Chinese vlogger Li Ziqi films her videos in the serene countryside of China, demonstrating step-by-step instructions for making traditional recipes such as fresh pomelo honey and Lanzhou beef noodles. In one of her most recent videos Li presents the days long process of traditional Chinese paper making, a process which can be traced back to the early years of the Han Dynasty sometime within the 2nd century BC.

The soothing video weaves together the necessary steps for making paper from scratch. During the video Li strictly adheres to the ancient process, using only basic tools such as fire and a mortar and pestle to transform the raw bark. After cutting down a few trees for the paper, Li then cuts and mashes the trunks into pulp, solidifying the consistency of the solution through several rounds of soaking and drying. You can watch the entirety of the demonstration above (along with a surprising twist ending), and view more of Li’s relaxing instructionals on her Youtube channel. (via Laughing Squid)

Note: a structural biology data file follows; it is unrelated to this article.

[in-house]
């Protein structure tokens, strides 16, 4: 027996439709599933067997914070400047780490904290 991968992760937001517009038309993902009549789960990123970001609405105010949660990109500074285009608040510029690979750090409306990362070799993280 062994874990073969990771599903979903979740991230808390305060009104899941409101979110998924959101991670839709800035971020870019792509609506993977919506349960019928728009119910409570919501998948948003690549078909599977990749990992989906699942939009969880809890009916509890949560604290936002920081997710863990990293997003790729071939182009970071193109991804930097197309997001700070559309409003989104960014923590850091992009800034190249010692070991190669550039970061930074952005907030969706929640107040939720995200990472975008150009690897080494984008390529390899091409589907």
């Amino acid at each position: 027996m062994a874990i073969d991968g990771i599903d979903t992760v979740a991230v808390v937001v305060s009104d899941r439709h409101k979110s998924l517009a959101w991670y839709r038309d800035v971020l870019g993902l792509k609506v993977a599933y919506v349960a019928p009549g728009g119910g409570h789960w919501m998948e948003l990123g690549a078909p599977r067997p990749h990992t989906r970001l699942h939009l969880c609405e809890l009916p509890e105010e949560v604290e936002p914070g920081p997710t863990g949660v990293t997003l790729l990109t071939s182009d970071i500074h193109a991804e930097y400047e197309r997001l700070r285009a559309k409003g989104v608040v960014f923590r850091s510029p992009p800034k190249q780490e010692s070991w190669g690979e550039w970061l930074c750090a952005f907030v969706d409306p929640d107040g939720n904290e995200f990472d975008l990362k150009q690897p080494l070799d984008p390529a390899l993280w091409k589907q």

Design Science

Papier Machine: A Book of Six Interactive Electronic Paper Toys

January 16, 2018

Christopher Jobson

We’ve seen a wide gamut of paper project books lately, from shadows and cameras to planetariums and architectural models. Joining the DIY library today is Papier Machine, a collection of six interactive electronic paper toys all gathered together within the pages of a book developed by a trio of French designers. The various experiments are silkscreen printed on perforated paper and activated by button cell batteries, conductive silver ink, metal marbles, and other electronic components.

The six included gadgets include a piano “tuned” by hand-drawn graphite zones, a gyroscope, a marble track that plays sounds, a wind sensor, a centrifugal force track, and a tilt switch. Earlier versions of Papier Machine won Audi Talent and Red Dot Design awards, leading way to extra research and development in this final book which just launched on Kickstarter. (via It’s Nice That)